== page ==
Claire Cruikshank: ‘I want to be a coach people want to play for’

Former Scotland international Claire Cruikshank talks to World Rugby about her coaching journey and taking charge of Sweden alongside old friend Tamara Taylor.

One detects a certain amount of modesty when Claire Cruikshank suggests she is not a coach who is driven by “very clear” personal ambitions.

“I haven't a set 'I want to be X coach by this time or I want to coach this national team’,” she told World Rugby.

Cruikshank might not be working towards a pre-determined career plan, but that doesn’t mean she lacks aspirations within the game.

That much is clear when you look at the work she has done as Head of Performance Women’s Rugby at the University of Edinburgh, and more recently as head coach of Sweden women.

Her coaching role at the university, which began on a temporary and voluntary basis in 2011, has since grown into a full-time job overseeing one of the most successful women’s programmes in the UK.

Cruikshank led Edinburgh to British Universities and Colleges Sport (BUCS) Championship final success at Twickenham in 2017, and, prior to the COVID-19 pandemic, the team were on course to repeat that feat this season.

“I want to be the best coach I can be,” Cruikshank added. “I want to be a coach that people want to come and play for, who’s respected, who’s knowledgeable and who is valued by my players.”

Developing Swedish rugby

Under the Scot, Sweden won one and lost one of their 2019-20 Rugby Europe Women’s Trophy matches. But Cruikshank is adamant that it’s a tournament that in future “I want us to be winning”.

“I want us to get up to the [Rugby Europe Women’s] Championship level and start to bring Sweden rugby back up,” the former Scotland international said. 

“Ultimately, the long-term vision and dream would be to qualify for a Rugby World Cup and that's a big, big ask going from where we are at the moment. 

“But if you don't have some dreams and ambitions, then there's nothing to make those players train that little bit harder, to pay the money to go to competitions. And I do think it's realistic.”

Cruikshank applied for the Sweden role following a visit to the country to oversee an open training camp last year, after one of her assistants at Edinburgh was forced to pull out at late notice.

It’s a voluntary post, but the 42-year-old has been able to convince an old friend to take on the challenge alongside her.

Tamara Taylor first met Cruikshank when she was studying at Newcastle University and the Scot was enrolled in the same city at Northumbria University.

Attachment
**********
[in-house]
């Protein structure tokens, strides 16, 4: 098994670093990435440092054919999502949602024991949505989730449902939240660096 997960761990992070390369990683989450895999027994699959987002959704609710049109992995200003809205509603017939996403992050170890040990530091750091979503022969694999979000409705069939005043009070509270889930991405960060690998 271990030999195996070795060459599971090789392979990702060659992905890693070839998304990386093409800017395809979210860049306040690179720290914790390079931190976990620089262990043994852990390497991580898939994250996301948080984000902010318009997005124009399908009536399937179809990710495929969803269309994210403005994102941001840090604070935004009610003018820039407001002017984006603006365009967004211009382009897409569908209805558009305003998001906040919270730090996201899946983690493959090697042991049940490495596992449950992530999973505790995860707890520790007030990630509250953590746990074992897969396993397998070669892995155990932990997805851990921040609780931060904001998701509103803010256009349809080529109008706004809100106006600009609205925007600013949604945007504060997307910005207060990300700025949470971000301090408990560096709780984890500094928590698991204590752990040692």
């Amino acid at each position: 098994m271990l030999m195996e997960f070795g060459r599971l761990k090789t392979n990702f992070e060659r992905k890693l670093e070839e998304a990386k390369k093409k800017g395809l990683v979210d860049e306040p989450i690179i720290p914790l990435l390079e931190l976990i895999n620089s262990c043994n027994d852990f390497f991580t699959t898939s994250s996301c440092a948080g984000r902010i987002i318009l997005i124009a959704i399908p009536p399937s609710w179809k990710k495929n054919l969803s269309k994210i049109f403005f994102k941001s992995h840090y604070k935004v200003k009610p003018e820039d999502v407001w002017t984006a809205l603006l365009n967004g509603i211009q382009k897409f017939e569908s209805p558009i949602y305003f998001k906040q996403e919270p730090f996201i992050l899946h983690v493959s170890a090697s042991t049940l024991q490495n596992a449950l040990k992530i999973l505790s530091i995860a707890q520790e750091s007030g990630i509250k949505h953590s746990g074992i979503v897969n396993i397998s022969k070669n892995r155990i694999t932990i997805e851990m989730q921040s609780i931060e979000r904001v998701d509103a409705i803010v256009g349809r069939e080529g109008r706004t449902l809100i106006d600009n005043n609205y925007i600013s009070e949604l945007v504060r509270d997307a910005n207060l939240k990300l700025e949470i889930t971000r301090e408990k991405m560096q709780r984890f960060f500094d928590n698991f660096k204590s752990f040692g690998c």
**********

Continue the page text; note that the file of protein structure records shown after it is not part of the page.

Taylor, who is England’s second-most capped player, agreed to assist Cruikshank with Sweden during a “chance conversation” and provides a wealth of experience.

“If Tamara and I can't help a union like Sweden, then I also think that's maybe a little bit of a failing on our part,” Cruikshank admitted. 

“Hopefully we can go and do something to develop Swedish rugby. Having her involved is great.”

‘They’ve got to want to make sacrifices’

The pair have run into a couple of obstacles since taking on the job, mainly concerning the size of the squad at their disposal and the logistical challenge associated with gathering 28 amateur players in one place for training camps.

“Sweden is a large country, which I probably hadn't really comprehended until I went over and I found out that it was actually quicker for me to get back to Scotland than for some of them to get back to where they lived in Sweden from a training camp or a competition,” Cruikshank explained.

“It's about creating something that the players want to buy into. If they don't enjoy it, they're not going to give it the time. They're not going to pay for it. 

“So, it's got to be fun. It's got to be challenging. They’ve got to want to make sacrifices.”

Cruikshank’s work in Edinburgh is proof that she can do just that and build a successful programme in the process.

Having dipped her toe into coaching with her club, Murrayfield Wanderers, while recovering from the ACL injury that ended both her Rugby World Cup 2006 campaign and test career, it was a chance occurrence that hooked her back in.

On the eve of the 2011-12 academic year, the University of Edinburgh Ladies unexpectedly found themselves short of a coach and Cruikshank agreed to step in “for the first semester”.

Fast forward almost nine years and Cruikshank remains as happy as ever in the role. Her only frustration is for the players who committed to the 2019-20 season only to see their BUCS Championship final date at the Ricoh Arena cancelled due to the COVID-19 pandemic.

“It's probably disappointing on three levels. One, the amount of time and effort the players have put in over the last nine months,” she explained.

“Secondly, we probably played our best rugby in the semi-final that we had done all season and we had five weeks before the final. 

“So, we were feeling good and, you know, there's a lot of stuff we could develop before the final, which we’d planned to. We think that would have made a big difference. 

“And probably the hardest one is for those players who are graduating. So those players who never got that opportunity to play in their last game. 

“Had the semi-final been the last game they would at least have that closure of knowing, we lost that game, that’s now the end of my uni career. Whereas to get something taken away from them in the way it has, it's really hard.”

For more stories on women in rugby, visit Women.Rugby

Last updated: Jun 15, 2020 11:56:25 AM
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